A significant portion of my Facebook feed was in an uproar over Yahoo’s new logo when it was unveiled last week. The deluge of complaints and criticisms included a very blunt comment from a professional designer, who said something along the lines of: “That moment when a logo goes against everything the company is about.” As much as I respect and understand Yahoo’s decision to redesign their logo, I have to say the final redesign really is a disappointment.
Despite the mostly negative outcome, what Yahoo did offers us a lot of lessons about rebranding, especially when redesigning a highly recognizable logo.
Let People Know that You’re Rebranding
For a brand as recognizable as Yahoo, it’s usually better to inform people about the rebrand beforehand to make the transition easier. Yahoo went beyond a simple announcement, and effectively built up a lot of buzz about their plans to redesign their logo with their “30 Days of Change” campaign. Many people talked about the redesigns, posted designs of their own, and kept a close eye on the possible logos as they were revealed. They showed off the different design options they had over the span of 29 days, and revealed the final choice on Day 30.
Keep Up with the Trends
One of the major complaints I’ve seen about Yahoo’s new logo is how it uses bevels that Web Designer Depot’s Ben Moss describes as “reminiscent of stone carving; a skeuomorphic ornament best left in the 1990’s.” Today’ aesthetics are all about simplicity and flat designs. Creating something different is always a good way to make your brand stand out, but going with an outdated style is hardly a good idea when redesigning a “fun” logo to suit a new generation of users.
Learn to Trust Your Eyes
According to Yahoo’s CEO, Marissa Mayer, they “wanted there to be a mathematical consistency to the logo, really pulling it together into one coherent mark.” While kerning (adjusting the spaces between letters) can significantly improve a typographic logo’s look, it doesn’t take a mathematician or a trained designer to see that there’s something off about Yahoo’s new logo. Most people don’t use formulas or measurements to determine what looks good – they just use their eyes. Learning to trust your eyes and instincts to a certain degree can give you a better idea of what will work for your target audience, and this brings me to another important point:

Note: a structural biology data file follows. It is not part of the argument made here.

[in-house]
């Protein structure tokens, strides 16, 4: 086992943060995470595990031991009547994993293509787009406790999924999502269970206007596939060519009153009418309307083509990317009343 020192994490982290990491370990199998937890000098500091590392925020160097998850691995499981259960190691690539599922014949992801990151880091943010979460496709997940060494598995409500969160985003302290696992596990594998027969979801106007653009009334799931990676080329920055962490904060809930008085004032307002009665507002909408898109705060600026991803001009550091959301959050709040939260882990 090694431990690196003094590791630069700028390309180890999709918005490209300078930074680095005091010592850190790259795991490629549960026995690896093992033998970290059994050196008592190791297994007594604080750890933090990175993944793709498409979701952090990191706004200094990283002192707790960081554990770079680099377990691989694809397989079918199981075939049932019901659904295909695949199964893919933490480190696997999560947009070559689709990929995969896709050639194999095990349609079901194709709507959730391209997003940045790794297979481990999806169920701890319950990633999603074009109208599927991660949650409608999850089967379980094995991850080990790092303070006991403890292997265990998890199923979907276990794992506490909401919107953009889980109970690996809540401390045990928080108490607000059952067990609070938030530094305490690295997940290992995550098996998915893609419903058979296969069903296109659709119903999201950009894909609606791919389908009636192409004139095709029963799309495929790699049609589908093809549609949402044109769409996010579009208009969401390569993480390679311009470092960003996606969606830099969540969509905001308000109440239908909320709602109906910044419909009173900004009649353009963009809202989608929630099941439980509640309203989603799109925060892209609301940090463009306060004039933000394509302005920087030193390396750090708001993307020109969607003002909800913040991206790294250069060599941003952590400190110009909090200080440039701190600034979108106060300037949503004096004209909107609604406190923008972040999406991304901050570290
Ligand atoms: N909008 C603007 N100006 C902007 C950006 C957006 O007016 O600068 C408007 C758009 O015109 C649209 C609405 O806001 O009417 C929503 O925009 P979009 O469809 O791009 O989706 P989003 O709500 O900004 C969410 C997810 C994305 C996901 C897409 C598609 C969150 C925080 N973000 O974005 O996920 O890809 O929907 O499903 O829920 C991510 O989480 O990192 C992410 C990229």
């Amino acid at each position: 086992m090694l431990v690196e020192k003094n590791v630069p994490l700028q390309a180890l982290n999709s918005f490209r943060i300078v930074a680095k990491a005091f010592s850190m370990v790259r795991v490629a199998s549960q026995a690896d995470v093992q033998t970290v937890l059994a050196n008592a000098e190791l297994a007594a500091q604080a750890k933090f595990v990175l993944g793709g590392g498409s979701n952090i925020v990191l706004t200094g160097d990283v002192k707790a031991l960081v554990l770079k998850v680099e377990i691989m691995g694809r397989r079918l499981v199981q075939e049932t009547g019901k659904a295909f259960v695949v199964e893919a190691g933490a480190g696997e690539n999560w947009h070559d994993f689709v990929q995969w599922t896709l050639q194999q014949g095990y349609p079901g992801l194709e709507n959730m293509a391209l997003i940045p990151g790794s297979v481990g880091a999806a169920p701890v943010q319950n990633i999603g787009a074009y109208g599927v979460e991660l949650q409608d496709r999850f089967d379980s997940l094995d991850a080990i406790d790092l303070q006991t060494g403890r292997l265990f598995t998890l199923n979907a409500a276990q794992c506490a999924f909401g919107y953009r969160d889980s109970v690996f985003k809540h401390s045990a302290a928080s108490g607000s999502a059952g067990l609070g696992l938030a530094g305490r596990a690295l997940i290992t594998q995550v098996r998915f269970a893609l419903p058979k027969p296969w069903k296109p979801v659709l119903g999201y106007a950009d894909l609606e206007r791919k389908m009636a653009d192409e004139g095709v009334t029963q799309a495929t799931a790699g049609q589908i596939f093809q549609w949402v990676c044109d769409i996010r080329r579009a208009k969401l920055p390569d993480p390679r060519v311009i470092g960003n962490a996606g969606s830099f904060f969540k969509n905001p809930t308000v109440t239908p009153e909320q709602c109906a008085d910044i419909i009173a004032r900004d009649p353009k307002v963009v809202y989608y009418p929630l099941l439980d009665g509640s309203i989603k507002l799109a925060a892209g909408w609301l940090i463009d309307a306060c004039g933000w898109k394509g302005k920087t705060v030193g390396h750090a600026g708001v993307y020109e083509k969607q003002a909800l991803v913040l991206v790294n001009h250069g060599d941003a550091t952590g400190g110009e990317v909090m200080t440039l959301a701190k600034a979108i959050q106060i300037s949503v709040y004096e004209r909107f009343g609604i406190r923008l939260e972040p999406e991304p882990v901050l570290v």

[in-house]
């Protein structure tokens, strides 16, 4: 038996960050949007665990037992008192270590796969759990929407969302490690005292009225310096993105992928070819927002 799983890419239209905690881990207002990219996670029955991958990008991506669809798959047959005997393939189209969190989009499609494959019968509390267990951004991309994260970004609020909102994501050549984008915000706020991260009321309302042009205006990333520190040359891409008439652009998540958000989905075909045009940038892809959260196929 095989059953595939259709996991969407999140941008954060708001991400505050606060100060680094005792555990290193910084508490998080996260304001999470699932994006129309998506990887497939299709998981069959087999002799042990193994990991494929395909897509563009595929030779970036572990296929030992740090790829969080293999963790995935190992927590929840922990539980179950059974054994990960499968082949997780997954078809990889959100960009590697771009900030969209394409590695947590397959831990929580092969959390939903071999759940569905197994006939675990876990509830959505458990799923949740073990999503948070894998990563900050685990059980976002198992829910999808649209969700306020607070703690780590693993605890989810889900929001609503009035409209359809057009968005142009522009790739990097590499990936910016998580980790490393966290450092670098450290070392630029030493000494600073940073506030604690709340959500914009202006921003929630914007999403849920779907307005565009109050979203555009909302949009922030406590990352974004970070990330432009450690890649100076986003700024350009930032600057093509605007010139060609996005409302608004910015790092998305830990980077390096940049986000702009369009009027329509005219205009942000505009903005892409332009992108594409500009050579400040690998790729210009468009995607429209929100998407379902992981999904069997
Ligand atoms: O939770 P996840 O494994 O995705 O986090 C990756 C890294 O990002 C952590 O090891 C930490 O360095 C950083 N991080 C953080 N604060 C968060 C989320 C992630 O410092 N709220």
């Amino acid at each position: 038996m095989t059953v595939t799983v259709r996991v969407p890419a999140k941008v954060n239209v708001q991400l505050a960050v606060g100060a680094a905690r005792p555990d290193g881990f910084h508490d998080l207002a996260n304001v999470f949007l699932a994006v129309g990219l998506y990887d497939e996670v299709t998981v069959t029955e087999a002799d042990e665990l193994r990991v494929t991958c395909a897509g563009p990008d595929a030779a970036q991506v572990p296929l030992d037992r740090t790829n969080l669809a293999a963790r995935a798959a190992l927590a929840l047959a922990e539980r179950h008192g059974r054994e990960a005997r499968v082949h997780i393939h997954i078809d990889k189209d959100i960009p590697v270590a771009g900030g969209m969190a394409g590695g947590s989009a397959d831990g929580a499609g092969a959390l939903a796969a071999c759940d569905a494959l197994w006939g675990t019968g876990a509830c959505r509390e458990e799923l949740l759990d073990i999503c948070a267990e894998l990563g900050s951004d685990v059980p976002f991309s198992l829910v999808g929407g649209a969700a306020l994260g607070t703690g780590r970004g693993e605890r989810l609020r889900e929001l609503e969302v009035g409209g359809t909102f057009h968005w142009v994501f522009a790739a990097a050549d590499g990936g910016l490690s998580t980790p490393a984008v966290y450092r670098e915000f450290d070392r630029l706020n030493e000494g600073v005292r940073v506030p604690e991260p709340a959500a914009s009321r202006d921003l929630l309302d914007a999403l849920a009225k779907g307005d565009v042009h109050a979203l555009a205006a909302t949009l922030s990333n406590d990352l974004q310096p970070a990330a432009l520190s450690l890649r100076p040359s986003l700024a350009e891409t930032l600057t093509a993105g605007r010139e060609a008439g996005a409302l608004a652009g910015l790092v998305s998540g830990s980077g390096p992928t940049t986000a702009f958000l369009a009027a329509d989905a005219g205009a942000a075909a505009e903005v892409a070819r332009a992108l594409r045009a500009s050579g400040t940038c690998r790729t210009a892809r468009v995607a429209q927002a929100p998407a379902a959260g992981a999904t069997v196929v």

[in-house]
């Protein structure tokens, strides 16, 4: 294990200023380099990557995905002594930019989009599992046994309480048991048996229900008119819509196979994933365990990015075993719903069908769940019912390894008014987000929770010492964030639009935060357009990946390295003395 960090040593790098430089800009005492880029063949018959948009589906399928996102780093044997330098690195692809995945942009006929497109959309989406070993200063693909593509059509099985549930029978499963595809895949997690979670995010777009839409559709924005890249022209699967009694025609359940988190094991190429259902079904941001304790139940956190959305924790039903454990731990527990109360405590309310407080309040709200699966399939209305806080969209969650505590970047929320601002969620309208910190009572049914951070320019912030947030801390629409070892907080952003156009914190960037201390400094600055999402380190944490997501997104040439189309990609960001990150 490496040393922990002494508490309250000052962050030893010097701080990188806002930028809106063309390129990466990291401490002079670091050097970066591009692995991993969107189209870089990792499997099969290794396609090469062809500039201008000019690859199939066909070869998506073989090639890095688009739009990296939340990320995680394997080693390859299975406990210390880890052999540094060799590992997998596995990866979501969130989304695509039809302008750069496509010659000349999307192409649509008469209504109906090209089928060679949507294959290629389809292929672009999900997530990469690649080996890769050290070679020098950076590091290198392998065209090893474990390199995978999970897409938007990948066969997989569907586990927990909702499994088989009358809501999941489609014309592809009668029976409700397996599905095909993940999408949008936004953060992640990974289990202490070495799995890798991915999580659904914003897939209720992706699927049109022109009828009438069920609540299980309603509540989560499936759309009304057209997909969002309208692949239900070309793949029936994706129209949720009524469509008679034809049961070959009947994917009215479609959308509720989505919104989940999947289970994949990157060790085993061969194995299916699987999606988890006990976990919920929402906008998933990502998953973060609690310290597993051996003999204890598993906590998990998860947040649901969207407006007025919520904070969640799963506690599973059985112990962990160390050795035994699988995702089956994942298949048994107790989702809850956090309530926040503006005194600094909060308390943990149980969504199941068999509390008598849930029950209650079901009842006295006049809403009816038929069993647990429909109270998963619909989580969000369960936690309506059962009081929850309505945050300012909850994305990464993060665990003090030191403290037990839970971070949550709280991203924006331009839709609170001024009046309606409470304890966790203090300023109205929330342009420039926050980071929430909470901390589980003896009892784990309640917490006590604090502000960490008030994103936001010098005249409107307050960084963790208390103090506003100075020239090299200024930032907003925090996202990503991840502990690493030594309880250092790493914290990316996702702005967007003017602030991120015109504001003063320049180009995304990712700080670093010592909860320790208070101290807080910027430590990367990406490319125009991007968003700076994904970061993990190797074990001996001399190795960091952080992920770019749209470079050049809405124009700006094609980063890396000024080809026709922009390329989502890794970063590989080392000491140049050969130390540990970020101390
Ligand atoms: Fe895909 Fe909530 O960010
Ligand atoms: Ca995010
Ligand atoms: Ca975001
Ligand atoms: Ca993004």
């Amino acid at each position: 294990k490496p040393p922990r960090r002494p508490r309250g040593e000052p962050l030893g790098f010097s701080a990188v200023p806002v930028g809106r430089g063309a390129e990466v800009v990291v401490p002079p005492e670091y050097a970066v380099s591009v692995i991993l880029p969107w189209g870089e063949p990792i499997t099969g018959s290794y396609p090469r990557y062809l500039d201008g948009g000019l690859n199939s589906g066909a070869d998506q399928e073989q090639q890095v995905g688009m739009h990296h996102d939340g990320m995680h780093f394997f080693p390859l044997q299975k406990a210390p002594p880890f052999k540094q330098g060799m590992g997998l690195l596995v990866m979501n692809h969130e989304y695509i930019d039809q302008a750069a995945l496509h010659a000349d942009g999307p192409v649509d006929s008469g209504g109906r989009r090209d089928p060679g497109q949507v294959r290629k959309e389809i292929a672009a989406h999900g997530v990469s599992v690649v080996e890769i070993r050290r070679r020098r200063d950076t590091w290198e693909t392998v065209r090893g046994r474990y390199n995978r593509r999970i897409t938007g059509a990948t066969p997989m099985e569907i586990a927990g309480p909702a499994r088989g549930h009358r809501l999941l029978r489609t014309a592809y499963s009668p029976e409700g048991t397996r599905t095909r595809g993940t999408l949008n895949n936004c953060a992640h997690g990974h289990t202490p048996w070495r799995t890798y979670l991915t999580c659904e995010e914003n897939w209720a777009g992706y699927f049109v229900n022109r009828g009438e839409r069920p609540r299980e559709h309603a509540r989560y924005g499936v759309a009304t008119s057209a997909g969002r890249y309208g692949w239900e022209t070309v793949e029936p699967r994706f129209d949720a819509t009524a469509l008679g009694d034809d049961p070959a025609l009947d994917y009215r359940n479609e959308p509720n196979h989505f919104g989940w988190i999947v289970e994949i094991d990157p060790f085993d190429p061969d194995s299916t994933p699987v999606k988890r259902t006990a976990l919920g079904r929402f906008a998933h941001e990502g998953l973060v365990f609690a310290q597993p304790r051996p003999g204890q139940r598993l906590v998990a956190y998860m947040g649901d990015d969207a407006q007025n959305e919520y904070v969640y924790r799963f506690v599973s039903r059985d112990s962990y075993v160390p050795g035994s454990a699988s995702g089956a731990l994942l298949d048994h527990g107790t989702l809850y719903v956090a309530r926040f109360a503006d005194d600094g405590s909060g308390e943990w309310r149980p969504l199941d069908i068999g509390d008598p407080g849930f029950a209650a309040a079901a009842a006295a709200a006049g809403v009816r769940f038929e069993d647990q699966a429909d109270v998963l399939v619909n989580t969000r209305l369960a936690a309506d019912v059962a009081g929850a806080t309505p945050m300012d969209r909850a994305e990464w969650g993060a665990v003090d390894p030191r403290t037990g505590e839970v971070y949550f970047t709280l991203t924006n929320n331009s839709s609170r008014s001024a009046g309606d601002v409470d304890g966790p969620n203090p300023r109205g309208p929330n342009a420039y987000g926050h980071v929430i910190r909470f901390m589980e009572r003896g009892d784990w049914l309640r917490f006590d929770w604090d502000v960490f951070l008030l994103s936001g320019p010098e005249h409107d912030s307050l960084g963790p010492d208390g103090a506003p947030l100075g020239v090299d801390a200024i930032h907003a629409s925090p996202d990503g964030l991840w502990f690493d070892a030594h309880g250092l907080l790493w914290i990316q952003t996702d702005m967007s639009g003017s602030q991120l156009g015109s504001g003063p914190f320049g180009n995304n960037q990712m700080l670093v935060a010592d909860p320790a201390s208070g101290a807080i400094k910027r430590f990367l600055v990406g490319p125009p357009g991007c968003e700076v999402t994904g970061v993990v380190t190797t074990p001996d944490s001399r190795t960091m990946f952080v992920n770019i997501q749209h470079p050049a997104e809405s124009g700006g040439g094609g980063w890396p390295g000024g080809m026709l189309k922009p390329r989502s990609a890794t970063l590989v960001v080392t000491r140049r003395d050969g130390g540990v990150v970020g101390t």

Listen to the Audience
Yahoo may have been showing everyone their logo designs, but they didn’t seem to be paying attention to which ones their audience preferred. The logo they unveiled on Day 10 is said to be their most popular one, and I think I can see why.
Even though it uses a different sans-serif font, the simple redesign (on the left) is more reminiscent of the brand’s original logo. A few kerning adjustments could have made this the best among the redesign options.
Don’t Copy (or Be Too Pressured by) Your Competitors
Yahoo’s 30 Day Change campaign, which involved having their brand’s logo change across all their websites and services each day, is quite similar to something Google has been doing since 1998. Google is a tough rival to beat, but that doesn’t mean Yahoo had to mimic them or change their branding just to keep up. If you must draw inspiration from something your competition already did, make sure you do it better.
Leave It to the Experts
It’s great when CEOs take the time to talk to their teams and provide guidance on a project, but sometimes it’s best to trust them and let them do their job. Mayer admitted she’s no pro at design, so perhaps it would have been better to let step back and someone else take the wheel.
At the end of the day, rebranding is always about what works best for your company’s identity. When Kathy Savitt, Yahoo’s CMO, announced their plans to rebrand, she said they “want to preserve the character that is unique to Yahoo! — fun, vibrant, and welcoming — so we’ll be keeping the color purple, our iconic exclamation point and of course the famous yodel. After all some things never go out of style.” Yahoo’s new “mathematical” and slightly outdated logo seems to go against this statement, and their old logo will be sorely missed.